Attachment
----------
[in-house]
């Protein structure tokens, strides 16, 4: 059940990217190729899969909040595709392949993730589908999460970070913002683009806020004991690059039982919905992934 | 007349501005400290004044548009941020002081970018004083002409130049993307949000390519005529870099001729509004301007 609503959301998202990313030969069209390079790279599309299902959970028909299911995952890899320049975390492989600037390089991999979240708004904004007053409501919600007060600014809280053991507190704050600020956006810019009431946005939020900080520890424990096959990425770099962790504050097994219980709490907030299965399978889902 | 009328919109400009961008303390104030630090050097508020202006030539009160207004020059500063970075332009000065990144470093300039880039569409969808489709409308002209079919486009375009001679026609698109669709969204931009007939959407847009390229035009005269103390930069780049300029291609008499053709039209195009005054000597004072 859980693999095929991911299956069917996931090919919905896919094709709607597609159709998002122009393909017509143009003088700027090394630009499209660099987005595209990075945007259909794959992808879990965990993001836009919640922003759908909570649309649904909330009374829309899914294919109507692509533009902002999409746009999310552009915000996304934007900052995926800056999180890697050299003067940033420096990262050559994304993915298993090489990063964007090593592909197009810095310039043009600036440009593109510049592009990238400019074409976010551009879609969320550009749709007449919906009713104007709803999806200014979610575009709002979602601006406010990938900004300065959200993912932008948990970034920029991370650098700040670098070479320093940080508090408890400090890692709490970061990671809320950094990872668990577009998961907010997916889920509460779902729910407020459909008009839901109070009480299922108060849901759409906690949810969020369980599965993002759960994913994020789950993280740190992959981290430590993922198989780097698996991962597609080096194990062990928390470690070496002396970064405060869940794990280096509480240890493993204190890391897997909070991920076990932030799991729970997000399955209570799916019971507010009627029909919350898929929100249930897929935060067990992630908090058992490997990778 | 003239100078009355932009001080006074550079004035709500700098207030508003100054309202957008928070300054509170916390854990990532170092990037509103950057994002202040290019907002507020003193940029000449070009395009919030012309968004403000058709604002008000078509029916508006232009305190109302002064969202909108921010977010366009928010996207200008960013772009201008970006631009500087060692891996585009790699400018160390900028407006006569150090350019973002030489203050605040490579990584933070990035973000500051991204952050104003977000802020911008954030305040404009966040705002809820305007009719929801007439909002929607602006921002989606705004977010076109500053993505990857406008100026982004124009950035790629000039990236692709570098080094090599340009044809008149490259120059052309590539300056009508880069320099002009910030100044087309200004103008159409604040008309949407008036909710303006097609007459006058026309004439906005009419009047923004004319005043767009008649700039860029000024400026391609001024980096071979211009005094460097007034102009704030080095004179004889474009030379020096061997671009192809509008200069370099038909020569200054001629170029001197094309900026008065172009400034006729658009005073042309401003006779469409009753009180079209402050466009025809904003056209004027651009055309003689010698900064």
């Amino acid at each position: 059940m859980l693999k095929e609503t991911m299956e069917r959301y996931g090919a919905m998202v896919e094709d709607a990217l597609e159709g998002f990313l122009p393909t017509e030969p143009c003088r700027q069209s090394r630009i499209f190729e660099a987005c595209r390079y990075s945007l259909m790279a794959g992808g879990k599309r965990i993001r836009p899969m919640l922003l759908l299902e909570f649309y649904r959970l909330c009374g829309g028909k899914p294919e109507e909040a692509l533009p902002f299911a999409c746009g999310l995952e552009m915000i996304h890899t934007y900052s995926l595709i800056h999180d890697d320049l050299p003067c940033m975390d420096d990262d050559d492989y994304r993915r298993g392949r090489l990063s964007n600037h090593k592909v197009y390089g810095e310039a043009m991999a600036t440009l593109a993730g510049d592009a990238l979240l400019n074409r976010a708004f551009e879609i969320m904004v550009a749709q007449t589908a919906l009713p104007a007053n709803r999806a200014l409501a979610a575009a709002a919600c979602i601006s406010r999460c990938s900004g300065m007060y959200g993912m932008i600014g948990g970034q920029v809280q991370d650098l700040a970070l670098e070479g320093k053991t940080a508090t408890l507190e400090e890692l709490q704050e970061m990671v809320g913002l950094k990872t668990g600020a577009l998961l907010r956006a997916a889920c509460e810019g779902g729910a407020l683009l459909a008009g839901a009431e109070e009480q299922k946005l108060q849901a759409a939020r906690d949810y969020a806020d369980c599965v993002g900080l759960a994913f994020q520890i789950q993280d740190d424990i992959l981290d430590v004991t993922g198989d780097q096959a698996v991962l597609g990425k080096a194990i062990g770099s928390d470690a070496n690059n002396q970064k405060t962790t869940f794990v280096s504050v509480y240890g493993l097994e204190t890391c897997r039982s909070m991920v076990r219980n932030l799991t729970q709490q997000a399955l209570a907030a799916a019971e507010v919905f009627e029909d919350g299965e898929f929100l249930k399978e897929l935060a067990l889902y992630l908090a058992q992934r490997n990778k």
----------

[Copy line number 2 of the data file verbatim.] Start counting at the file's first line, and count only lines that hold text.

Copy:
């Protein structure tokens, strides 16, 4: 059940990217190729899969909040595709392949993730589908999460970070913002683009806020004991690059039982919905992934 | 007349501005400290004044548009941020002081970018004083002409130049993307949000390519005529870099001729509004301007 609503959301998202990313030969069209390079790279599309299902959970028909299911995952890899320049975390492989600037390089991999979240708004904004007053409501919600007060600014809280053991507190704050600020956006810019009431946005939020900080520890424990096959990425770099962790504050097994219980709490907030299965399978889902 | 009328919109400009961008303390104030630090050097508020202006030539009160207004020059500063970075332009000065990144470093300039880039569409969808489709409308002209079919486009375009001679026609698109669709969204931009007939959407847009390229035009005269103390930069780049300029291609008499053709039209195009005054000597004072 859980693999095929991911299956069917996931090919919905896919094709709607597609159709998002122009393909017509143009003088700027090394630009499209660099987005595209990075945007259909794959992808879990965990993001836009919640922003759908909570649309649904909330009374829309899914294919109507692509533009902002999409746009999310552009915000996304934007900052995926800056999180890697050299003067940033420096990262050559994304993915298993090489990063964007090593592909197009810095310039043009600036440009593109510049592009990238400019074409976010551009879609969320550009749709007449919906009713104007709803999806200014979610575009709002979602601006406010990938900004300065959200993912932008948990970034920029991370650098700040670098070479320093940080508090408890400090890692709490970061990671809320950094990872668990577009998961907010997916889920509460779902729910407020459909008009839901109070009480299922108060849901759409906690949810969020369980599965993002759960994913994020789950993280740190992959981290430590993922198989780097698996991962597609080096194990062990928390470690070496002396970064405060869940794990280096509480240890493993204190890391897997909070991920076990932030799991729970997000399955209570799916019971507010009627029909919350898929929100249930897929935060067990992630908090058992490997990778 | 003239100078009355932009001080006074550079004035709500700098207030508003100054309202957008928070300054509170916390854990990532170092990037509103950057994002202040290019907002507020003193940029000449070009395009919030012309968004403000058709604002008000078509029916508006232009305190109302002064969202909108921010977010366009928010996207200008960013772009201008970006631009500087060692891996585009790699400018160390900028407006006569150090350019973002030489203050605040490579990584933070990035973000500051991204952050104003977000802020911008954030305040404009966040705002809820305007009719929801007439909002929607602006921002989606705004977010076109500053993505990857406008100026982004124009950035790629000039990236692709570098080094090599340009044809008149490259120059052309590539300056009508880069320099002009910030100044087309200004103008159409604040008309949407008036909710303006097609007459006058026309004439906005009419009047923004004319005043767009008649700039860029000024400026391609001024980096071979211009005094460097007034102009704030080095004179004889474009030379020096061997671009192809509008200069370099038909020569200054001629170029001197094309900026008065172009400034006729658009005073042309401003006779469409009753009180079209402050466009025809904003056209004027651009055309003689010698900064």